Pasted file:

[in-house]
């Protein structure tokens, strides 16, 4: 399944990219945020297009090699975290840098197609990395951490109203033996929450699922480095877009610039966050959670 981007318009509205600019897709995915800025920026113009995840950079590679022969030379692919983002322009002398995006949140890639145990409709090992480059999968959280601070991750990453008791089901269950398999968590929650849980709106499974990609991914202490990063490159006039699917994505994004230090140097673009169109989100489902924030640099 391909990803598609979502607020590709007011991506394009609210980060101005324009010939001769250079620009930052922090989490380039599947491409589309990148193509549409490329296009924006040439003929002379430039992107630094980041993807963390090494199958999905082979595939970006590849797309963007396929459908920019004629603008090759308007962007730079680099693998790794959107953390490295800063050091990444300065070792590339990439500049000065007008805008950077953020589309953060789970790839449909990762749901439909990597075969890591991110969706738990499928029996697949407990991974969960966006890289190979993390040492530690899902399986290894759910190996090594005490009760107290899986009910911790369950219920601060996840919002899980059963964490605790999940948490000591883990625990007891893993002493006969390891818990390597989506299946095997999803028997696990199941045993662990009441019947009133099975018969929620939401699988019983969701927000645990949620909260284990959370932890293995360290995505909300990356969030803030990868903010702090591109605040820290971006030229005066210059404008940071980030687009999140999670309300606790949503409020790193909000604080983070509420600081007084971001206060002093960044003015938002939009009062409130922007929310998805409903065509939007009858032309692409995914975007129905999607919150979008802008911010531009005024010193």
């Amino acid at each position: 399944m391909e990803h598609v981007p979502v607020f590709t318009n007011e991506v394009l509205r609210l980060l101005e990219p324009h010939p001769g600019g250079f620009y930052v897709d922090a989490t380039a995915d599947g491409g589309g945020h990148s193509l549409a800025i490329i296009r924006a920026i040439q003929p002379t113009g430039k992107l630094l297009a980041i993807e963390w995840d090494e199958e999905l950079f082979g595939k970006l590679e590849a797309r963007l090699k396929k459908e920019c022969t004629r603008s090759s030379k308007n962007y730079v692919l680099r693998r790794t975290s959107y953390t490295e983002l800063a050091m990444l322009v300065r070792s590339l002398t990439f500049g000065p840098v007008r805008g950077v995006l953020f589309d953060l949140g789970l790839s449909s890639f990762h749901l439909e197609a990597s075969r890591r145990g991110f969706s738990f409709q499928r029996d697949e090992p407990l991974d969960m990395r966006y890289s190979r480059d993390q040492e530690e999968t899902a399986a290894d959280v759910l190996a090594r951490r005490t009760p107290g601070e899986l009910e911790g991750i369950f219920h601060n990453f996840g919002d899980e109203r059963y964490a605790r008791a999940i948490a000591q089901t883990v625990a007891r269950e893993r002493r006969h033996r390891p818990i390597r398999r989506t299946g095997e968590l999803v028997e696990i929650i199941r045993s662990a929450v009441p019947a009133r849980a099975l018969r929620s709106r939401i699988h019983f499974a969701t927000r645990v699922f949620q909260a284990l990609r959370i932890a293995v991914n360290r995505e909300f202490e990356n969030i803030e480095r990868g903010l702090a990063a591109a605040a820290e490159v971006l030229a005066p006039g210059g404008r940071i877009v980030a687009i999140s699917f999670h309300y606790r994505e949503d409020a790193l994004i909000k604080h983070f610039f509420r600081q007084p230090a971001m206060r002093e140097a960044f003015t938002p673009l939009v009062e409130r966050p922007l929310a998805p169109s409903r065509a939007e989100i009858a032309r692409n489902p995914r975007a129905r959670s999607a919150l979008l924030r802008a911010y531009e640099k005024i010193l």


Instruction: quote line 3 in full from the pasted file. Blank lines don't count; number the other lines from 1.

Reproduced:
């Amino acid at each position: 399944m391909e990803h598609v981007p979502v607020f590709t318009n007011e991506v394009l509205r609210l980060l101005e990219p324009h010939p001769g600019g250079f620009y930052v897709d922090a989490t380039a995915d599947g491409g589309g945020h990148s193509l549409a800025i490329i296009r924006a920026i040439q003929p002379t113009g430039k992107l630094l297009a980041i993807e963390w995840d090494e199958e999905l950079f082979g595939k970006l590679e590849a797309r963007l090699k396929k459908e920019c022969t004629r603008s090759s030379k308007n962007y730079v692919l680099r693998r790794t975290s959107y953390t490295e983002l800063a050091m990444l322009v300065r070792s590339l002398t990439f500049g000065p840098v007008r805008g950077v995006l953020f589309d953060l949140g789970l790839s449909s890639f990762h749901l439909e197609a990597s075969r890591r145990g991110f969706s738990f409709q499928r029996d697949e090992p407990l991974d969960m990395r966006y890289s190979r480059d993390q040492e530690e999968t899902a399986a290894d959280v759910l190996a090594r951490r005490t009760p107290g601070e899986l009910e911790g991750i369950f219920h601060n990453f996840g919002d899980e109203r059963y964490a605790r008791a999940i948490a000591q089901t883990v625990a007891r269950e893993r002493r006969h033996r390891p818990i390597r398999r989506t299946g095997e968590l999803v028997e696990i929650i199941r045993s662990a929450v009441p019947a009133r849980a099975l018969r929620s709106r939401i699988h019983f499974a969701t927000r645990v699922f949620q909260a284990l990609r959370i932890a293995v991914n360290r995505e909300f202490e990356n969030i803030e480095r990868g903010l702090a990063a591109a605040a820290e490159v971006l030229a005066p006039g210059g404008r940071i877009v980030a687009i999140s699917f999670h309300y606790r994505e949503d409020a790193l994004i909000k604080h983070f610039f509420r600081q007084p230090a971001m206060r002093e140097a960044f003015t938002p673009l939009v009062e409130r966050p922007l929310a998805p169109s409903r065509a939007e989100i009858a032309r692409n489902p995914r975007a129905r959670s999607a919150l979008l924030r802008a911010y531009e640099k005024i010193l």